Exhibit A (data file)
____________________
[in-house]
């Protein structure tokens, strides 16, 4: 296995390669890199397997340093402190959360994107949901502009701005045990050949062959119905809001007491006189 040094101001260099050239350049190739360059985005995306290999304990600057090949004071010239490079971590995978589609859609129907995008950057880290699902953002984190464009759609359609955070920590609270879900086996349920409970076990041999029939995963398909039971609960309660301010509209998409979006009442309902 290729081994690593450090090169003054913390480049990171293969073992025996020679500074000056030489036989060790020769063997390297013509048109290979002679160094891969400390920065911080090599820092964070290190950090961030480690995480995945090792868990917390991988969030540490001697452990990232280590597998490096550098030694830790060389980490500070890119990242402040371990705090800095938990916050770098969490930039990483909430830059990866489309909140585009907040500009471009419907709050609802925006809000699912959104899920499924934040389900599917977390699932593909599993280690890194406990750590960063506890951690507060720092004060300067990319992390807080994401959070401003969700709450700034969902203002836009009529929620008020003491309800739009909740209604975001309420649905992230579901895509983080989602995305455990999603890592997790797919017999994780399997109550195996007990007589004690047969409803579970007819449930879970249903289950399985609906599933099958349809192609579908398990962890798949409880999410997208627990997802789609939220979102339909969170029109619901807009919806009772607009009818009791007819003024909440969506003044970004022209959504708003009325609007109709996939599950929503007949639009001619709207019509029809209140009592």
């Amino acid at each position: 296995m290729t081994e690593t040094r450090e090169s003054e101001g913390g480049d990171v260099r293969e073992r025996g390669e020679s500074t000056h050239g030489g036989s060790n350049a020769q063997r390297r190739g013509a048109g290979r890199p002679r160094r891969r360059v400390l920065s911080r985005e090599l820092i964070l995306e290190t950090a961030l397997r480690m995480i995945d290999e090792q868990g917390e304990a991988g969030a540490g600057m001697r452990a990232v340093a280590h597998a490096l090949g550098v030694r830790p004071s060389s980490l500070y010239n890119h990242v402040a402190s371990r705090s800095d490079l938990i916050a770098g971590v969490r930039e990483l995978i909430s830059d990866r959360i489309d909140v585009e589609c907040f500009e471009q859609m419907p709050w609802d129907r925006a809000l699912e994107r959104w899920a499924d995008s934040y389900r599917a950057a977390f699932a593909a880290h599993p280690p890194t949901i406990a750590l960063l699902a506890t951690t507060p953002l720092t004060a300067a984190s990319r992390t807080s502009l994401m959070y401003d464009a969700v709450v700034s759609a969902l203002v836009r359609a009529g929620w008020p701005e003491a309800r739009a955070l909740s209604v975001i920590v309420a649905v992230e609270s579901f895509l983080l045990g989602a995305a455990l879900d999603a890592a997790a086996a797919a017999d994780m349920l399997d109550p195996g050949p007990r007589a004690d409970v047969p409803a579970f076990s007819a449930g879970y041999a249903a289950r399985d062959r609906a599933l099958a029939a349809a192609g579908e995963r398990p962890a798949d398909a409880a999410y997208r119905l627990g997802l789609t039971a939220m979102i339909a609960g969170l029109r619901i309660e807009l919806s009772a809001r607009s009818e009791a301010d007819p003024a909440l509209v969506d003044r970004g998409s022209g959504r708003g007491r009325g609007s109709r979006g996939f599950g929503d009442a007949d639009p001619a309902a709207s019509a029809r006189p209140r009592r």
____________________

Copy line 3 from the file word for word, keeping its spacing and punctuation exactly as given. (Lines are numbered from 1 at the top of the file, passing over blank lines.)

């Amino acid at each position: 296995m290729t081994e690593t040094r450090e090169s003054e101001g913390g480049d990171v260099r293969e073992r025996g390669e020679s500074t000056h050239g030489g036989s060790n350049a020769q063997r390297r190739g013509a048109g290979r890199p002679r160094r891969r360059v400390l920065s911080r985005e090599l820092i964070l995306e290190t950090a961030l397997r480690m995480i995945d290999e090792q868990g917390e304990a991988g969030a540490g600057m001697r452990a990232v340093a280590h597998a490096l090949g550098v030694r830790p004071s060389s980490l500070y010239n890119h990242v402040a402190s371990r705090s800095d490079l938990i916050a770098g971590v969490r930039e990483l995978i909430s830059d990866r959360i489309d909140v585009e589609c907040f500009e471009q859609m419907p709050w609802d129907r925006a809000l699912e994107r959104w899920a499924d995008s934040y389900r599917a950057a977390f699932a593909a880290h599993p280690p890194t949901i406990a750590l960063l699902a506890t951690t507060p953002l720092t004060a300067a984190s990319r992390t807080s502009l994401m959070y401003d464009a969700v709450v700034s759609a969902l203002v836009r359609a009529g929620w008020p701005e003491a309800r739009a955070l909740s209604v975001i920590v309420a649905v992230e609270s579901f895509l983080l045990g989602a995305a455990l879900d999603a890592a997790a086996a797919a017999d994780m349920l399997d109550p195996g050949p007990r007589a004690d409970v047969p409803a579970f076990s007819a449930g879970y041999a249903a289950r399985d062959r609906a599933l099958a029939a349809a192609g579908e995963r398990p962890a798949d398909a409880a999410y997208r119905l627990g997802l789609t039971a939220m979102i339909a609960g969170l029109r619901i309660e807009l919806s009772a809001r607009s009818e009791a301010d007819p003024a909440l509209v969506d003044r970004g998409s022209g959504r708003g007491r009325g609007s109709r979006g996939f599950g929503d009442a007949d639009p001619a309902a709207s019509a029809r006189p209140r009592r």